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Farmers & ranchers celebrate National Soil Health Day

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Today, we celebrate National Soil Health Day and the vitality and productivity of our soils. Farmers and ranchers have been implementing various soil health practices — think cover crops, no-till, rotational grazing and so much more — on their farms for many years. However, as the soil health movement began to grow, so did the available resources and incentives for producers. This year there are many ways agriculture producers can celebrate today, June 23, as National Soil Health Day. 

Producers who implement soil health practices, work with the land — not against it — to reduce erosion, maximize water infiltration, improve nutrient cycling, and save money on inputs, which ultimately improves the resiliency of their land.  

How to celebrate National Soil Health Day 

Whether you are a farmer, a rancher, gardener, or just interested in soil health, there are many ways to participate in National Soil Health Day. One way participate is to check out free resources available to the public to increase your knowledge about the importance of soil health. 

Living Soil captures the background of the current soil health movement and its momentum, beginning with painful images of the Dust Bowl, and then transitions to personal experiences of innovative women and men who are managing their land to enhance soil health. The film features rural and urban farmers from Maryland to California, selling everything from corn to bouquets, united by their care for the soil.

Other informative videos include: 

How to implement soil health practices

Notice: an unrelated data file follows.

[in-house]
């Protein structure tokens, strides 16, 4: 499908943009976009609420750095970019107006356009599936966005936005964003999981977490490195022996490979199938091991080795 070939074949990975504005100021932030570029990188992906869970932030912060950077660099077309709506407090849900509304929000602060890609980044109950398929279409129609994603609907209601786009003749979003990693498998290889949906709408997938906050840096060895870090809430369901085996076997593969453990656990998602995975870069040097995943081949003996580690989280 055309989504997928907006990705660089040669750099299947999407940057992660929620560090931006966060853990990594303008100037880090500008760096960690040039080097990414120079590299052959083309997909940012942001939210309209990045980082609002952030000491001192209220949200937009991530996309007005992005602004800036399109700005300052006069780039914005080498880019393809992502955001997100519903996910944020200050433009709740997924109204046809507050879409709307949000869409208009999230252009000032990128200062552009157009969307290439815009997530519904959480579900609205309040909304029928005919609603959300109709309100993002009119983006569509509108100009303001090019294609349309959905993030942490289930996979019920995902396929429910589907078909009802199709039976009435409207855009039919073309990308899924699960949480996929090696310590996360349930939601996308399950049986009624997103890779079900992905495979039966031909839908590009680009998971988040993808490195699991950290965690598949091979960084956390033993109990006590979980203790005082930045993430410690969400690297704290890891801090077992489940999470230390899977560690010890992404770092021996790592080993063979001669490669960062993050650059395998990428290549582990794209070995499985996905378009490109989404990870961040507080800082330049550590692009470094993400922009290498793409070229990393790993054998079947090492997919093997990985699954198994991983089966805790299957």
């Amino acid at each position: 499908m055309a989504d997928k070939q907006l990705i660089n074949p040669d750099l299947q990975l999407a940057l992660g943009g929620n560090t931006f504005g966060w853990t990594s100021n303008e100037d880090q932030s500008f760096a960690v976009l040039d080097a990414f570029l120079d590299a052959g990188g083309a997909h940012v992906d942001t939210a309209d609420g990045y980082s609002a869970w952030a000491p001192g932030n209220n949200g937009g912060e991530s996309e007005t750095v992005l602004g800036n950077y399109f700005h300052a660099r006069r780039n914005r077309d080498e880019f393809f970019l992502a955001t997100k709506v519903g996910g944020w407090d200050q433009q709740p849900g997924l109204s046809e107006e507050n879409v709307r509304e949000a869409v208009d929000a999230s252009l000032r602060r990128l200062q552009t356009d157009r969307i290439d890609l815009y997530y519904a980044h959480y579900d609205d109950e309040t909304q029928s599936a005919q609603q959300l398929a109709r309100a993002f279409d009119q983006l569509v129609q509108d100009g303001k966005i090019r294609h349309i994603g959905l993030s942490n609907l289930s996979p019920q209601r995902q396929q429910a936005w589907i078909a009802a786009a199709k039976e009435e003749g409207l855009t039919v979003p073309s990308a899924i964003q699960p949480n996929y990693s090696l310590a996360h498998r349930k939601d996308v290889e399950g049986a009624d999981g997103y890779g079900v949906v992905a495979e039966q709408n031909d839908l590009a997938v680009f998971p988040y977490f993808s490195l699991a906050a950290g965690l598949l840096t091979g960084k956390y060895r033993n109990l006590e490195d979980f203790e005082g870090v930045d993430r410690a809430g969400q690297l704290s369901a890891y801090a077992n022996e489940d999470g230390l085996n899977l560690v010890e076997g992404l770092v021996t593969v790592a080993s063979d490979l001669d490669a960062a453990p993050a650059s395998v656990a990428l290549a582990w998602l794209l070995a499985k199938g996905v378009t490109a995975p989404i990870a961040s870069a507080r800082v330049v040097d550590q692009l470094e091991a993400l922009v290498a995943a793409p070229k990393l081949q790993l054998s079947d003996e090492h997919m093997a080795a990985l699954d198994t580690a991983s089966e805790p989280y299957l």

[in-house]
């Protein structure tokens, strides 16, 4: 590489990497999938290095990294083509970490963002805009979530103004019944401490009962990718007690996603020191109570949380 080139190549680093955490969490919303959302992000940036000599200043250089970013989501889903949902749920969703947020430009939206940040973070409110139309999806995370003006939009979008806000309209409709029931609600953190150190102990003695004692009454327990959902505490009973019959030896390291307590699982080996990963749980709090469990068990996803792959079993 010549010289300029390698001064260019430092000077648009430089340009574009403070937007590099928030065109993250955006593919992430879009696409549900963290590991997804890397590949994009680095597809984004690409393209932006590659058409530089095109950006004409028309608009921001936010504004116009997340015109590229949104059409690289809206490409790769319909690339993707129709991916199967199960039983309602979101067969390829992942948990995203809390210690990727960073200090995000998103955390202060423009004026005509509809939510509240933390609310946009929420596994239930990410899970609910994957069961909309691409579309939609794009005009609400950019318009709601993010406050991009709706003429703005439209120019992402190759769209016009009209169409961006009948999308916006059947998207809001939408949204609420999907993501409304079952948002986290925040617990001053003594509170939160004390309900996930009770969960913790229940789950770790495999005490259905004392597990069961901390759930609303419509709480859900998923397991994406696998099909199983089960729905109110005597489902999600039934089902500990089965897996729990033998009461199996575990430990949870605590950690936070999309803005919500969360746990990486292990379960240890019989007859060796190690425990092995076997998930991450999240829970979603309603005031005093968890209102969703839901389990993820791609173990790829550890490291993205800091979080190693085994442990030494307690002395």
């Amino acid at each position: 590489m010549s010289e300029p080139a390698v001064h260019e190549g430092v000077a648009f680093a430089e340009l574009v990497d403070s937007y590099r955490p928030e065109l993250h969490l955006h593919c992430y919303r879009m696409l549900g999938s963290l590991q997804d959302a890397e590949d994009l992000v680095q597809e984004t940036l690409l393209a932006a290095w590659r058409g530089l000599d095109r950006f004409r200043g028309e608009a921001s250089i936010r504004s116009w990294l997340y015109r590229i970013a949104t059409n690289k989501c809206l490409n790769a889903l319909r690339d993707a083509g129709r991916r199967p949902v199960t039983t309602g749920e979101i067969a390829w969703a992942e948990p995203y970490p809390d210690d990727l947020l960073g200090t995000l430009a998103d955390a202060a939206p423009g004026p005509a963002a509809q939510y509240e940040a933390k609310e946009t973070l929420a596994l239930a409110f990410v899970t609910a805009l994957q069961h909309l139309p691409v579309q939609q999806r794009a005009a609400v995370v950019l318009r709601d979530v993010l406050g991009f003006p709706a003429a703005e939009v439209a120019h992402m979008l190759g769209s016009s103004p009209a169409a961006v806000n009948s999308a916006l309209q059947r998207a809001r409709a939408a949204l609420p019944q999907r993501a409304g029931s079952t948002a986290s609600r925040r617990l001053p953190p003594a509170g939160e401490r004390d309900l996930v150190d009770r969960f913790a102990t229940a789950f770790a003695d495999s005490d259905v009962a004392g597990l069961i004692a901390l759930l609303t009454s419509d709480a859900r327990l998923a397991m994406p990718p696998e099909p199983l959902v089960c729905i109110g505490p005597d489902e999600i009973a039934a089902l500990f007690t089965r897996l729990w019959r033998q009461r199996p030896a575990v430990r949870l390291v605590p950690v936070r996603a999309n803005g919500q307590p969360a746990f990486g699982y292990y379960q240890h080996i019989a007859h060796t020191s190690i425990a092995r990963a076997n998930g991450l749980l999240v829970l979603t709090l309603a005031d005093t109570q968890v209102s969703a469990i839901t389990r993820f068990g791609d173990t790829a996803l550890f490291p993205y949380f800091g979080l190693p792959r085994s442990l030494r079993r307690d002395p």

Whether you grow corn in Mississippi, raise beef cattle in Wyoming, or something in between, there are many ways to build the health of your soils and strengthen your operation. According to farmers.gov, there are four principles of soil health and usable best practices.

1. Minimize Disturbance — From hooves to plows, soil is disturbed in many ways. While some disturbance is unavoidable, minimizing disturbance events across your operation builds healthier soils. To minimize disturbance of your soil, you can:

  • Limit tillage
  • Optimize chemical input
  • Rotate livestock

2. Maximize Soil Cover — As a general rule, soil should be covered whenever possible. You can plant cover crops as part of both grazing and cropland operations. To maximize soil cover year round, you can:

  • Plant cover crops
  • Use organic mulch
  • Leave plant residue

3. Maximize Biodiversity — Increasing diversity across your operation can break disease cycles, stimulate plant growth, and provide habitat for pollinators and organisms living in your soil. Maximize biodiversity by:

  • Plant diverse cover crops
  • Use diverse crop rotations
  • Integrate livestock

4. Maximize Presence of Living Roots — Living roots reduce soil erosion and provide food for organisms like earthworms and microbes that cycle the nutrients you plants need. You can maximize living roots by: 

  • Reduce fallow
  • Plant cover crops
  • Use diverse crop rotations

Check out more ways to increase soil health practices for working land here

No matter how you decide to celebrate National Soil Health Day, just remember that farmers and ranchers are implementing these practices on their operations everyday. They are the original stewards of the land who want to preserve the natural resources for generations to come. 

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